Finally we get our Temporary Speshul Sword. You know how I know it is? We get an entire paragraph of description.
“Then I have only one more suggestion, unless you insist upon a traditional blade.” From another part of the pavilion, Fredric brought Eragon a weapon he identified as a falchion. It was a sword, but not a type of sword Eragon was accustomed to, although he had seen them among the Varden before. The falchion had a polished, disk-shaped pommel, bright as a silver coin; a short grip made of wood covered with black leather; a curved crossguard carved with a line of dwarf runes; and a single-edged blade that was as long as his outstretched arm and had a thin fuller on either side, close to the spine. The falchion was straight until about six inches from the end, where the back of the blade flared upward in a small peak before gently curving down to the needle-sharp tip. This widening of the blade reduced the likelihood that the point would bend or snap when driven through armor and lent the end of the falchion a fang-like appearance. Unlike a double-edged sword, the falchion was made to be held with the blade and crossguard perpendicular to the ground. The most curious aspect of the falchion, though, was the bottom half inch of the blade, including the edge, which was pearly gray and substantially darker than the mirror-smooth steel above. The boundary between the two areas was wavy, like a silk scarf rippling in the wind.
Here Fredric proves that he's an idiot when it comes to matching up weapons with wielders. A falchion is a far different weapon than a longsword; what Eragon had been using earlier. It has a different balance and a completely different blade! You can't switch from sword to sword like that. Unless Eragon recently leveled up and took the exotic weapon proficiency feat, he'd be better off using one of those other weapons that he said didn't feel right.
Of course this does not happen.
Oh, the weird band in the metal?
“The thriknzdal,” said Fredric. “The dwarves invented it. They temper the edge and the spine separately. The edge they make hard, harder than we dare with the whole of our blades. The middle of the blade and the spine they anneal so that the back of the falchion is softer than the edge, soft enough to bend and flex and survive the stress of battle without fracturing like a frost-ridden file.”
I have no idea if anything like this is right or not, but I would think a sword made of one piece of metal would be stronger than one made of two or three. Still, it sounds cooler. Talked to a friend who says that it's reasonable correct and it's how they made Katanas. Uh. huh.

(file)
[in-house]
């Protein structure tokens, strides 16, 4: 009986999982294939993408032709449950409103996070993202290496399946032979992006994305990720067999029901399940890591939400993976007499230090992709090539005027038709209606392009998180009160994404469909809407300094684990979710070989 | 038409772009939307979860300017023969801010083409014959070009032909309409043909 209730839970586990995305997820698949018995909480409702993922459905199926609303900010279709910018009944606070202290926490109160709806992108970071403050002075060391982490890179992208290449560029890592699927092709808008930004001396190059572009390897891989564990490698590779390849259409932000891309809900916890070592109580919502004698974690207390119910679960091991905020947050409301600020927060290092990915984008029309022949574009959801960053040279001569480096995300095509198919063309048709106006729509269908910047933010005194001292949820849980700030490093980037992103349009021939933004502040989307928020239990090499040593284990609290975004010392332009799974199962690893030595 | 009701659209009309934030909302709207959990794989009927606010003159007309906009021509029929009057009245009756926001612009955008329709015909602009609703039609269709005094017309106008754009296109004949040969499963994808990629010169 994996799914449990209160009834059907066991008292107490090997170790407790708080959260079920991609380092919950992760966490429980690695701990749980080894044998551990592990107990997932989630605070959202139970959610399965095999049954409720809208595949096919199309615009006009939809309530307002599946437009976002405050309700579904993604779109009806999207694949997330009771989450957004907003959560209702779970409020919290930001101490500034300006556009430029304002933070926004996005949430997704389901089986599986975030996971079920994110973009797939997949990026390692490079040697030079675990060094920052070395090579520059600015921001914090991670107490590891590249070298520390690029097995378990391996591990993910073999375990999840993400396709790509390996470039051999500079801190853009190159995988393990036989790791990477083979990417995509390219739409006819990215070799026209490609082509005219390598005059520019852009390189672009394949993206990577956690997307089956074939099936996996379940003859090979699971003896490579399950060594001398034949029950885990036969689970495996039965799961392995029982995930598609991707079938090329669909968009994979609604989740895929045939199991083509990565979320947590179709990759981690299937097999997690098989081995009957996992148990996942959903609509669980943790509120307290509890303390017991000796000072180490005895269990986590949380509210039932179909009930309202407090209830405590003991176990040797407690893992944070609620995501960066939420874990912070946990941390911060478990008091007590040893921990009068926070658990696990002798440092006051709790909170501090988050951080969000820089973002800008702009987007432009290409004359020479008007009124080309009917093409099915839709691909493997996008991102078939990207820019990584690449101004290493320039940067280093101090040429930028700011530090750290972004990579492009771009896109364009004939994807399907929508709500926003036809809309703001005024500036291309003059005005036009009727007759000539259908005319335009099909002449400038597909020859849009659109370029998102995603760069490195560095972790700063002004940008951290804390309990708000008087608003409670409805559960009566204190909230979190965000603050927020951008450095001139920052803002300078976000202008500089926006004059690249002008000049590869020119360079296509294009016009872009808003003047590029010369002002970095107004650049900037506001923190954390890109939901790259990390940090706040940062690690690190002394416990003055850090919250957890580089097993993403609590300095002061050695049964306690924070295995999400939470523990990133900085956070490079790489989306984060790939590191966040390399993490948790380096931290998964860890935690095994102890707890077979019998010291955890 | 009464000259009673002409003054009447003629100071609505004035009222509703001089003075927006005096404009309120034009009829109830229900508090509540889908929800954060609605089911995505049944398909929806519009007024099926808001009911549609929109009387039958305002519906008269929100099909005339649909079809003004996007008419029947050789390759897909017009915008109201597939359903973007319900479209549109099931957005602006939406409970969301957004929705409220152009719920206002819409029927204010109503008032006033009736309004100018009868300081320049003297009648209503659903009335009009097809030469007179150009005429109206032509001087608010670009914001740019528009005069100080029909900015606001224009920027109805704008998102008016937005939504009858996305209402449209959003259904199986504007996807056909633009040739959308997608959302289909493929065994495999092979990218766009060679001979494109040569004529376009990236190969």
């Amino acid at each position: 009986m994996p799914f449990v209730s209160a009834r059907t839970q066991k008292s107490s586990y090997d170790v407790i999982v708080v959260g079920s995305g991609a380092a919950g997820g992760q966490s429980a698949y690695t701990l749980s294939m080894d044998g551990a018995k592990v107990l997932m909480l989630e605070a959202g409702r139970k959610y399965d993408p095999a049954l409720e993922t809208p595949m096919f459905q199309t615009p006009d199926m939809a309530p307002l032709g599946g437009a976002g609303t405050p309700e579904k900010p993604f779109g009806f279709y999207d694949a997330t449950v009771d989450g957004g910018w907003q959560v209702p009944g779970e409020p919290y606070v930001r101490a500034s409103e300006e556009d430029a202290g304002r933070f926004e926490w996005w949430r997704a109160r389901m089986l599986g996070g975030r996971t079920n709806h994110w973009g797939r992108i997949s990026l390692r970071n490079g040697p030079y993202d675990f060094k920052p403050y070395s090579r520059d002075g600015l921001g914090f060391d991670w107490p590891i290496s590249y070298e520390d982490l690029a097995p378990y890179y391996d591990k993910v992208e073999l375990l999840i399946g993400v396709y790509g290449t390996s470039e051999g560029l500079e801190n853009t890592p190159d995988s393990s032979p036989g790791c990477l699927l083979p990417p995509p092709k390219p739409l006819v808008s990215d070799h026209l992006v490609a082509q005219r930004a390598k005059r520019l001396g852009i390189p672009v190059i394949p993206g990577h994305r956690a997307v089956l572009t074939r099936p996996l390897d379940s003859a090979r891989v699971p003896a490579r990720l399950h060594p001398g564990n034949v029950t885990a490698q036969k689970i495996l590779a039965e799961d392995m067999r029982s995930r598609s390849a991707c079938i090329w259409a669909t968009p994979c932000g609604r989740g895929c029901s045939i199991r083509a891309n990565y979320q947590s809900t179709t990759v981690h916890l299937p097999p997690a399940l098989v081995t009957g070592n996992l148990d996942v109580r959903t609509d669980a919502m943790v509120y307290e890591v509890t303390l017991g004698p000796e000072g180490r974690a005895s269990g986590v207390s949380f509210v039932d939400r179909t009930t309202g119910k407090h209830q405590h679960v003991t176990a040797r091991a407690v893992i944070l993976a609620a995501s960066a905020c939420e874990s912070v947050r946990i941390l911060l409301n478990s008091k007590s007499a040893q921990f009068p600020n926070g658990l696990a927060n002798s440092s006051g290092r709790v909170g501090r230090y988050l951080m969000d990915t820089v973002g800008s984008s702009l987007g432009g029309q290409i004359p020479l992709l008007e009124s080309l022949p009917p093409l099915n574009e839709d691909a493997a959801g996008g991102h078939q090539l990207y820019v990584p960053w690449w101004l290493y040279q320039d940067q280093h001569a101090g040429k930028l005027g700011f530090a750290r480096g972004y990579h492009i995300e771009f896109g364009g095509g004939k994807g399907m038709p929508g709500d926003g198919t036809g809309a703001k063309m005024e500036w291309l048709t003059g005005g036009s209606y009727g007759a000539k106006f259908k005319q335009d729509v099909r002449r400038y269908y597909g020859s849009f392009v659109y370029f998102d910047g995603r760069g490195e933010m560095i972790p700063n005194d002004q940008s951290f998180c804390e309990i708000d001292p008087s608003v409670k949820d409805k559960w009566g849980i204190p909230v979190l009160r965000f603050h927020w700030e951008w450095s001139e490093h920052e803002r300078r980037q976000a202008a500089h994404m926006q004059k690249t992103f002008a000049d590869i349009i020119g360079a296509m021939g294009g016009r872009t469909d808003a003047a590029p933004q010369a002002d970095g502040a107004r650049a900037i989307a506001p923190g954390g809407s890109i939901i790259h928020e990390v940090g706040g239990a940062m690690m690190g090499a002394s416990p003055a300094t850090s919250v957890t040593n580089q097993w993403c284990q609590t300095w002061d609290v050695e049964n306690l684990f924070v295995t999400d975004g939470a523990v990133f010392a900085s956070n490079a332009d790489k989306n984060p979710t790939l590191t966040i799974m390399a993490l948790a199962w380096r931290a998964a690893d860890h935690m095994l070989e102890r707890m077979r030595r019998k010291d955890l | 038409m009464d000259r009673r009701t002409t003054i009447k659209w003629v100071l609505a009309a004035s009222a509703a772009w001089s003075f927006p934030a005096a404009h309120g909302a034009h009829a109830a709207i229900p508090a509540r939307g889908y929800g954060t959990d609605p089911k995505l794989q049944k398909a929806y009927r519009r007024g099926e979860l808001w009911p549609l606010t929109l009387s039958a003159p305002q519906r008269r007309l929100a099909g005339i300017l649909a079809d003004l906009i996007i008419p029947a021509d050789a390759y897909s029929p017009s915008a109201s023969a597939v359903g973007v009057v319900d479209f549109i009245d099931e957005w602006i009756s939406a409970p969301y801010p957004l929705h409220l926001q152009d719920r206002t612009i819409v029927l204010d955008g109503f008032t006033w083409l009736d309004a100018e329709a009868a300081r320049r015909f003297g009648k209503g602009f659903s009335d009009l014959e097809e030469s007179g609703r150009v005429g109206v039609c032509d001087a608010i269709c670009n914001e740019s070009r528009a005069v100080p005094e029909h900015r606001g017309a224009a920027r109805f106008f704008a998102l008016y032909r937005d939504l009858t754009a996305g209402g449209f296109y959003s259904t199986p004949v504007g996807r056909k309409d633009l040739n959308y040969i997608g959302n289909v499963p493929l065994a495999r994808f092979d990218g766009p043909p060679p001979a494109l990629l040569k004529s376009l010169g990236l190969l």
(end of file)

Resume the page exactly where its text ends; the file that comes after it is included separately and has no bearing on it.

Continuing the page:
As I was saying before, Eragon apparently has picked up the exotic weapon proficiency feat because he has no problems with it. Not a bit.
Eragon understood. With the blade of the falchion at right angles to the ground, unless he deliberately tilted his wrist, any blows he caught on the sword would strike the flat of the blade, saving the edge for attacks of his own. Wielding the falchion would require only a small adjustment to his fighting style.
Striding out of the pavilion, he assumed a ready position with the falchion. Swinging it over his head, he brought it down upon the head of an imaginary foe, then twisted and lunged, beat aside an invisible spear, sprang six yards to his left, and, in a brilliant but impractical move, spun the blade behind his back, passing it from one hand to the next as he did so. His breathing and heartbeat calm as ever, he returned to where Fredric and Blödhgarm were waiting. The speed and balance of the falchion had impressed Eragon. It was not the equal of Zar’roc, but it was still a superb sword.
It should be a hellava lot different! It's times like these that Paolini's ignorance shine through. For him, a sword is a sword and Eragon should at least have a little adjusting to use it. But that's neither here nor there. He's not too happy with the sword because he thinks it makes him look funny, but agrees with Fredric that it wouldn't matter too much once the person laughing's had their head chopped off.
Much to Eragon's chagrin Fredric then insists that he know how to take care of his weapon properly. Because, god forbid, he need to have his weapons in working order. Finally, when Fredric is finished, Saphira arrives to rescue him.